As soon as the Black Cats have ended a disappointing campaign at West Ham United tomorrow, Bruce has hinted that chairman Niall Quinn will quickly turn his attention to finalising deals for a few free agents.
But while the likes of Blackpool's David Vaughan, Birmingham's Seb Larsson and Cardiff's Jay Bothroyd are all in his sights as they edge closer to the end of their contracts, the Sunderland boss hopes to be given the funds to further strengthen a light-weight squad.
Charles N'Zogbia, Kevin Doyle and Jermain Defoe are among Bruce's targets and he will be discussing what money there is available with Quinn once the trip to Upton Park is over.
One or two things are imminent, said Bruce. Every club will be looking at the Bosman market, and usually in that situation the players want to be fixed up pretty quickly.
I am confident there will be a marquee signing. We have to look at the strength of our strikers and we don't have many. In the Premier League they have to make an impact. I am seriously hoping there will be funds available. I am aware we have to strengthen our strikers and get them here.
Even if Asamoah Gyan is fit to end the season on the bench tomorrow, Sunderland will have only one recognised first-team striker in their match-day squad.
And with Fraizer Campbell ruled out for most of next season too, and injured Danny Welbeck already back at Manchester United ahead of the end of his loan, Bruce could do with at least two new strikers.
But adding to his options further up the pitch are not his only intentions, with new players right across the pitch likely to be targeted as he aims to replace those he will lose. Welbeck, Sulley Muntari, John Mensah and Nedum Onuoha are all coming to the end of their loans, while Bolo Zenden will be leaving.
We went into the season with 24 players and five of those were loans, said Bruce, who will turn Ahmed Elmohamady's short-term switch into a permanent arrangement. We have two or three not available for next year. There are seven or eight players out of 24 we have to make up for. I have to try to do something.
I need midfield players, I've no real cover for full-backs. We have to be actively looking again to get in what we can. We are not alright anywhere on the pitch. We are not alright in defence, midfield or in the striker area. The goalkeeper is knackered as well.
Bruce and Quinn have spoken about changing the mentality surrounding Sunderland for the last two years and it saddens the manager to be heading into a summer of huge change once more.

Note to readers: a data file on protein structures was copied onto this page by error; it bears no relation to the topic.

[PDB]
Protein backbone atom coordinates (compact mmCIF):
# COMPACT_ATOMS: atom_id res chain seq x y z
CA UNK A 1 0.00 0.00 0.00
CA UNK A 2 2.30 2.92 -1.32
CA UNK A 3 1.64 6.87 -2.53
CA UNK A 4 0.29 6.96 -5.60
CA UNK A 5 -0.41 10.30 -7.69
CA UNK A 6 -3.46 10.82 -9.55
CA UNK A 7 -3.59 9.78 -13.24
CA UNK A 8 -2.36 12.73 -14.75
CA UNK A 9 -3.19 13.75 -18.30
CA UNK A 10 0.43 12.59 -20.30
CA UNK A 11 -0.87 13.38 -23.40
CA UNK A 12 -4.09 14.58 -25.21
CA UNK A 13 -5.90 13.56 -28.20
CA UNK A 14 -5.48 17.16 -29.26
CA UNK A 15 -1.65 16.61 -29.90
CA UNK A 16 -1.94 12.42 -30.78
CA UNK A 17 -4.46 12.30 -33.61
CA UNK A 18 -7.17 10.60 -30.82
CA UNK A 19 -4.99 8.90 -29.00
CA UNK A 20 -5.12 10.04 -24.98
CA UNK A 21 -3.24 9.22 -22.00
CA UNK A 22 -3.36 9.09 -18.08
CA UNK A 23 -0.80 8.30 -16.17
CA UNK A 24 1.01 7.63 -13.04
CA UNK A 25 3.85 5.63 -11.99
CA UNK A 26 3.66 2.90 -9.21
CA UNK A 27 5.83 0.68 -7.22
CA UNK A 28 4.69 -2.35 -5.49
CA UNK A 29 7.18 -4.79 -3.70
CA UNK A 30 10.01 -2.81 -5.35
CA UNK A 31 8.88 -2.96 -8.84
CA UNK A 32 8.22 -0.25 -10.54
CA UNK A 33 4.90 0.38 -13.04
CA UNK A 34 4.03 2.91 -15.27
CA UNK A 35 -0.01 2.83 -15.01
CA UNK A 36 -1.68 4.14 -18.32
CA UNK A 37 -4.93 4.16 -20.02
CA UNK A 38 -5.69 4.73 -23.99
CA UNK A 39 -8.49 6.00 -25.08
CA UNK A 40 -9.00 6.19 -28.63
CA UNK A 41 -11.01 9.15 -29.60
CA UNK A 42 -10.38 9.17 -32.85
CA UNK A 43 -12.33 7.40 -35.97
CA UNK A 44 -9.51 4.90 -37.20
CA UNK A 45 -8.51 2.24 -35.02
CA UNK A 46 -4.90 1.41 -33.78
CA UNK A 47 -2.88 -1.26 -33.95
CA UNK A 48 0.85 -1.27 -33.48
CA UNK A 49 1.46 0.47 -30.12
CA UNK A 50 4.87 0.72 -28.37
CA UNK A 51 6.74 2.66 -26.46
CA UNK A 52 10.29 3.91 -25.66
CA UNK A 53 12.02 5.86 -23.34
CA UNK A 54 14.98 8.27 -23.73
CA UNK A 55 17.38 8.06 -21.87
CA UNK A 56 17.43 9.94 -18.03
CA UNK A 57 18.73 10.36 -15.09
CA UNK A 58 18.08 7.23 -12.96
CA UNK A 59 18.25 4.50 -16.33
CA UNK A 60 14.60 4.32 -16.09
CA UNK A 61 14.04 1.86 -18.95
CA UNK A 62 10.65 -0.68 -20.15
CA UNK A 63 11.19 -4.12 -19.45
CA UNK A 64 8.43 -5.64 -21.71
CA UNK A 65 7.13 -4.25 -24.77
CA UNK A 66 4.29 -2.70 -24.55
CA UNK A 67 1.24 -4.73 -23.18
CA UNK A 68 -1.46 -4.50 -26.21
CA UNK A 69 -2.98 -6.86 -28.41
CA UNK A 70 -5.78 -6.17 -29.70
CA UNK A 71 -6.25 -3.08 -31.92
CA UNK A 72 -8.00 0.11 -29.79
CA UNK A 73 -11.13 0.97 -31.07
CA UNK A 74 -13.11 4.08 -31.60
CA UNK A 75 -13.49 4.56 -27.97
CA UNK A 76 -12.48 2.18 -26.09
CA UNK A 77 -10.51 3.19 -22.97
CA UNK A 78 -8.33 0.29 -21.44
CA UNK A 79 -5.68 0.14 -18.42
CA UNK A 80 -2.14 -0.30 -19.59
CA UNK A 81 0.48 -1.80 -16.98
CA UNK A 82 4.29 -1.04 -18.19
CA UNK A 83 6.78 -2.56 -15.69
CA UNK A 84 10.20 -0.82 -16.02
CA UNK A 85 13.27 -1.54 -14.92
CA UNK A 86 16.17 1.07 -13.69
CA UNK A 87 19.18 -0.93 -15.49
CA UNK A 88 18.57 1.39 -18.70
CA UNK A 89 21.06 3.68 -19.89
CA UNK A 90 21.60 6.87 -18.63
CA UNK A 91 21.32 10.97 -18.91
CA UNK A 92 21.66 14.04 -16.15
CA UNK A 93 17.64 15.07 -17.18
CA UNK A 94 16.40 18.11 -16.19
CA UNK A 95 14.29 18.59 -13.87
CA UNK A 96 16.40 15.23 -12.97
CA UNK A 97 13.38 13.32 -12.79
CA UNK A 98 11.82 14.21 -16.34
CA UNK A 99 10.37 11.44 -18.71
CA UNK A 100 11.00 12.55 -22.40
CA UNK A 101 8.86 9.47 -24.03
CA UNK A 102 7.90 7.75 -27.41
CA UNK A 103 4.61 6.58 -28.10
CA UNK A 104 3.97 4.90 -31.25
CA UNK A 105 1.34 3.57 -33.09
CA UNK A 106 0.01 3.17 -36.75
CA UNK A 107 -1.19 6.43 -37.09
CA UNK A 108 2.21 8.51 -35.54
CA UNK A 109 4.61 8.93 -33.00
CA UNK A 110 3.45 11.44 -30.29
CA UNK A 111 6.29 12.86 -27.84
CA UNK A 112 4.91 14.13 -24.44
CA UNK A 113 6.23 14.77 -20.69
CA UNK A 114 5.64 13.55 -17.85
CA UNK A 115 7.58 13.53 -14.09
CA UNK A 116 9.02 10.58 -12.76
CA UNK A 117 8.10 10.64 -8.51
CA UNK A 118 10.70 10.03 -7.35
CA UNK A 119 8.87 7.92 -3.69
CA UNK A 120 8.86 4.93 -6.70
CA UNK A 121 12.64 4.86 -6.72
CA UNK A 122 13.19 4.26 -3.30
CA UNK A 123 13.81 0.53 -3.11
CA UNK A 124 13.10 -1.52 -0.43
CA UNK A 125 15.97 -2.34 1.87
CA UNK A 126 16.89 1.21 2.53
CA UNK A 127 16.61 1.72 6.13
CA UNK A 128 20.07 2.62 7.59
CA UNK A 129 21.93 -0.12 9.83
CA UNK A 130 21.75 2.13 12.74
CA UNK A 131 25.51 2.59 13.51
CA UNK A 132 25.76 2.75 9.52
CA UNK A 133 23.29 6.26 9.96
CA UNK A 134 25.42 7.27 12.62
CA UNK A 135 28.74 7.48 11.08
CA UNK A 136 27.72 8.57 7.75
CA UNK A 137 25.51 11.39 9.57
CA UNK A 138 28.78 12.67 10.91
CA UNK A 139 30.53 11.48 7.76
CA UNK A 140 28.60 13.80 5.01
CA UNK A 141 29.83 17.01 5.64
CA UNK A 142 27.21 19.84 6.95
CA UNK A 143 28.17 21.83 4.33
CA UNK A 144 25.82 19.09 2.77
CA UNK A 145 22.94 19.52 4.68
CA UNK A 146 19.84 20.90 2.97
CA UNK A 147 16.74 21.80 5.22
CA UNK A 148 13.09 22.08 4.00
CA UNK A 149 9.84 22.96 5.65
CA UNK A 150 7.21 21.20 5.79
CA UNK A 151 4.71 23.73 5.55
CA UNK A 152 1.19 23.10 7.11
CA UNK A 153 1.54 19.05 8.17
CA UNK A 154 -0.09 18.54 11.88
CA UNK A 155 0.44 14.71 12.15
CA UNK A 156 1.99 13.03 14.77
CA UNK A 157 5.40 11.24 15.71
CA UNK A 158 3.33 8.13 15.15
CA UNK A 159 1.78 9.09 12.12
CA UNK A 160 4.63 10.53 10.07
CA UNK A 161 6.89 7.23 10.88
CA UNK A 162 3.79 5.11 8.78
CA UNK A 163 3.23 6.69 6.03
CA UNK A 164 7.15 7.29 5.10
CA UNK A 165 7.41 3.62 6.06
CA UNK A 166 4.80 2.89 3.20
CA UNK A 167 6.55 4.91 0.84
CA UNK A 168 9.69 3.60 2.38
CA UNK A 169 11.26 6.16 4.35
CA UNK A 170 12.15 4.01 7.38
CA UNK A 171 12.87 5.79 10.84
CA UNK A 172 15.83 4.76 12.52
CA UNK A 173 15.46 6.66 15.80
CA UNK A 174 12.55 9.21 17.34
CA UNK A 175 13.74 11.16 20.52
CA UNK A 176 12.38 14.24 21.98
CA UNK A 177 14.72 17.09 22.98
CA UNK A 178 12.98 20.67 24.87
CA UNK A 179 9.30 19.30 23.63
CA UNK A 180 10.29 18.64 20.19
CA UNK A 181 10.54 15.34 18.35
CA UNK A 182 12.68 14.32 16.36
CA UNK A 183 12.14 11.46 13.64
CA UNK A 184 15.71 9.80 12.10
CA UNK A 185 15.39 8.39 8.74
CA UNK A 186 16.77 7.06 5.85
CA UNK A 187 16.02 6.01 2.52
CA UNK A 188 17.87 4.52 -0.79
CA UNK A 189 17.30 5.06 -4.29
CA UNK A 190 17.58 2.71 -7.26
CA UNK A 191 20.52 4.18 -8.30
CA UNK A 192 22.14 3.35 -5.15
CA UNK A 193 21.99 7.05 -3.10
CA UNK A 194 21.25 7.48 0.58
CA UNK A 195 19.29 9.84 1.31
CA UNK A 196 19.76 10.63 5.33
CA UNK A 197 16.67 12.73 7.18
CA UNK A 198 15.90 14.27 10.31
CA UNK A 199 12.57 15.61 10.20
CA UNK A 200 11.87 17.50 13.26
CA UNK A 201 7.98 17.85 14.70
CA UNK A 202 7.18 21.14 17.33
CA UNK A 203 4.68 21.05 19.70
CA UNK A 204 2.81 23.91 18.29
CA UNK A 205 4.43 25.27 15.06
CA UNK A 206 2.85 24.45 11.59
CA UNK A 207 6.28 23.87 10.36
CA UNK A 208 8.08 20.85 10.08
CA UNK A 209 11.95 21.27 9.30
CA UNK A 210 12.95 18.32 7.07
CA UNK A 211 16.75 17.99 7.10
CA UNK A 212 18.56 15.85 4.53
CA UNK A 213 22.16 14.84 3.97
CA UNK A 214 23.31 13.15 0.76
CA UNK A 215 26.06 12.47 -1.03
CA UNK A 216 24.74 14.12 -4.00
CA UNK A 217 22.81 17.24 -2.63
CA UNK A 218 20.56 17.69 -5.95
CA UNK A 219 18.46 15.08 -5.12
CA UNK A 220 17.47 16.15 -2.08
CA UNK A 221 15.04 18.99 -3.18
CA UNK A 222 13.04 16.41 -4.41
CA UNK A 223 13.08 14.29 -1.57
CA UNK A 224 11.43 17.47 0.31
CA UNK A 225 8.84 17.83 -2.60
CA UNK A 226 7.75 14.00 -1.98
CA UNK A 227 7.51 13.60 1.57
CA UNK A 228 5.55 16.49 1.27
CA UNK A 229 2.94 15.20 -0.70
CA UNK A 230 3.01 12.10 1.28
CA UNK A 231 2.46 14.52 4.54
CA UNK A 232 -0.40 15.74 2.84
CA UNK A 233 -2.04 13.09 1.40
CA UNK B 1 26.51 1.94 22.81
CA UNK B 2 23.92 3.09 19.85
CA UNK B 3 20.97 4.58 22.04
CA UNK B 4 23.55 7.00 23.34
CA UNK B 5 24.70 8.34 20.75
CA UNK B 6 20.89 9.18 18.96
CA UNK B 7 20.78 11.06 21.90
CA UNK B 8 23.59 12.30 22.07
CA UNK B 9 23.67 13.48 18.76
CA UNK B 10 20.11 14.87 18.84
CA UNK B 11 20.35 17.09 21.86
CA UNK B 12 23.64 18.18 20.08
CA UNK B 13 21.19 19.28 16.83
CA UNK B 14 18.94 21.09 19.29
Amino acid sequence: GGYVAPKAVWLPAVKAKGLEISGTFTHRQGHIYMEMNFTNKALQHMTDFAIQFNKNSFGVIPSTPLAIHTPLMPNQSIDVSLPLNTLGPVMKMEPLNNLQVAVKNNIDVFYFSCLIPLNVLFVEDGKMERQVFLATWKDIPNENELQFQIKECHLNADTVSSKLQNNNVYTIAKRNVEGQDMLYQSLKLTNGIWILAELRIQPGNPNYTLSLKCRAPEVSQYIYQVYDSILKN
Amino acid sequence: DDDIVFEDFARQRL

He does, though, insist progress has been made after ensuring that Sunderland will be playing a fifth consecutive season in the top-flight for the first time in 27 years.
Bruce said: We have to accept we are trying to go from where we were two seasons ago, from (Anthony) Stokes, (David) Healy and (Daryl) Murphy as your strikers, to within 12 months having (Darren) Bent, Gyan, Campbell, Welbeck. That's light years ahead of where we were and we need to keep improving, like a Bolton.
If Sunderland can return from already relegated West Ham tomorrow with a win then there is an outside chance they will finish in the Premier League's top ten, which was the target last August.
But the campaign will end in a sense of what could have been for Sunderland. A run of just seven points from a possible 39 has led to a drop out of contention for a European place since late January.
We know we have to improve in certain areas, but it's a fine line, he said. How do we get more We are Sunderland at the end of the day and two years ago we were in a relegation fight.
Could I have got more out of them Possibly. Could we have got five or six points more Possibly. But that's the big frustration, we only had to be average to get a point a game to be further up there.
It would not have changed the mood, but had we been ninth now that would have been better. However, the frustration is that we have gone from here (he points high) to there (he points low).
And Bruce, who knows it could be worse ahead of a trip to West Ham where angry home fans are likely to be hurt by the prospect of Championship football, admits he has never encountered as much frustration as he has in the last few months.
I need a break. It's been the toughest, hardest three months I have been involved in since starting out 30-odd years ago - as a player as well, he said.
We have questioned medical people, doctors, surgeons, sports scientists, you question everything.
I will not make anyone the scapegoat for it. I don't regret anything.
It's a great club. I wanted the challenge of taking this club forward and getting in to the top ten is my aim and we will go again.